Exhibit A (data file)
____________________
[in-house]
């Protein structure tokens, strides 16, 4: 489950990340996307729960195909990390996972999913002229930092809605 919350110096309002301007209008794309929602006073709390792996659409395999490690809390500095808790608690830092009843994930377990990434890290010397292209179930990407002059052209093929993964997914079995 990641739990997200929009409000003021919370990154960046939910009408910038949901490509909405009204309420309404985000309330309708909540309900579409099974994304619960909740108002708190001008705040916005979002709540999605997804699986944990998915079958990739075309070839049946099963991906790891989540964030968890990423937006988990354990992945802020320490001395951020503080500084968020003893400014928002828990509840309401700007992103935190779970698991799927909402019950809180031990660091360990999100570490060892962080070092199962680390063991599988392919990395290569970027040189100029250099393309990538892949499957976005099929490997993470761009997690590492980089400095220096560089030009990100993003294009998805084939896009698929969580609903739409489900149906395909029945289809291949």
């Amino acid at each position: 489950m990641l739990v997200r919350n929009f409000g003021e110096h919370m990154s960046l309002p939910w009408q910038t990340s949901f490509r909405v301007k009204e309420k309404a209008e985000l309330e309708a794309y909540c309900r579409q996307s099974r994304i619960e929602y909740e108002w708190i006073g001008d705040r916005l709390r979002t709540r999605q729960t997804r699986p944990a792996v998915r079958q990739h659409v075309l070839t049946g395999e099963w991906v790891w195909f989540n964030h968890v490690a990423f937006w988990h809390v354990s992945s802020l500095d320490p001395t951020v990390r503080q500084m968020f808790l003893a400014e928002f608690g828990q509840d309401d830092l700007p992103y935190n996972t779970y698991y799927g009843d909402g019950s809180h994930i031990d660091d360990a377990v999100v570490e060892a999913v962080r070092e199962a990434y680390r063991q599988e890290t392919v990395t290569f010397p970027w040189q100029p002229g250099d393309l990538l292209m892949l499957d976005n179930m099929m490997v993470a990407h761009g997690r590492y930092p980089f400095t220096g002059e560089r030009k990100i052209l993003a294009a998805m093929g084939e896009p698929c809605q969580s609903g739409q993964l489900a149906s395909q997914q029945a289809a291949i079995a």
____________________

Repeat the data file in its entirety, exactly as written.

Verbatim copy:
[in-house]
């Protein structure tokens, strides 16, 4: 489950990340996307729960195909990390996972999913002229930092809605 919350110096309002301007209008794309929602006073709390792996659409395999490690809390500095808790608690830092009843994930377990990434890290010397292209179930990407002059052209093929993964997914079995 990641739990997200929009409000003021919370990154960046939910009408910038949901490509909405009204309420309404985000309330309708909540309900579409099974994304619960909740108002708190001008705040916005979002709540999605997804699986944990998915079958990739075309070839049946099963991906790891989540964030968890990423937006988990354990992945802020320490001395951020503080500084968020003893400014928002828990509840309401700007992103935190779970698991799927909402019950809180031990660091360990999100570490060892962080070092199962680390063991599988392919990395290569970027040189100029250099393309990538892949499957976005099929490997993470761009997690590492980089400095220096560089030009990100993003294009998805084939896009698929969580609903739409489900149906395909029945289809291949």
């Amino acid at each position: 489950m990641l739990v997200r919350n929009f409000g003021e110096h919370m990154s960046l309002p939910w009408q910038t990340s949901f490509r909405v301007k009204e309420k309404a209008e985000l309330e309708a794309y909540c309900r579409q996307s099974r994304i619960e929602y909740e108002w708190i006073g001008d705040r916005l709390r979002t709540r999605q729960t997804r699986p944990a792996v998915r079958q990739h659409v075309l070839t049946g395999e099963w991906v790891w195909f989540n964030h968890v490690a990423f937006w988990h809390v354990s992945s802020l500095d320490p001395t951020v990390r503080q500084m968020f808790l003893a400014e928002f608690g828990q509840d309401d830092l700007p992103y935190n996972t779970y698991y799927g009843d909402g019950s809180h994930i031990d660091d360990a377990v999100v570490e060892a999913v962080r070092e199962a990434y680390r063991q599988e890290t392919v990395t290569f010397p970027w040189q100029p002229g250099d393309l990538l292209m892949l499957d976005n179930m099929m490997v993470a990407h761009g997690r590492y930092p980089f400095t220096g002059e560089r030009k990100i052209l993003a294009a998805m093929g084939e896009p698929c809605q969580s609903g739409q993964l489900a149906s395909q997914q029945a289809a291949i079995a």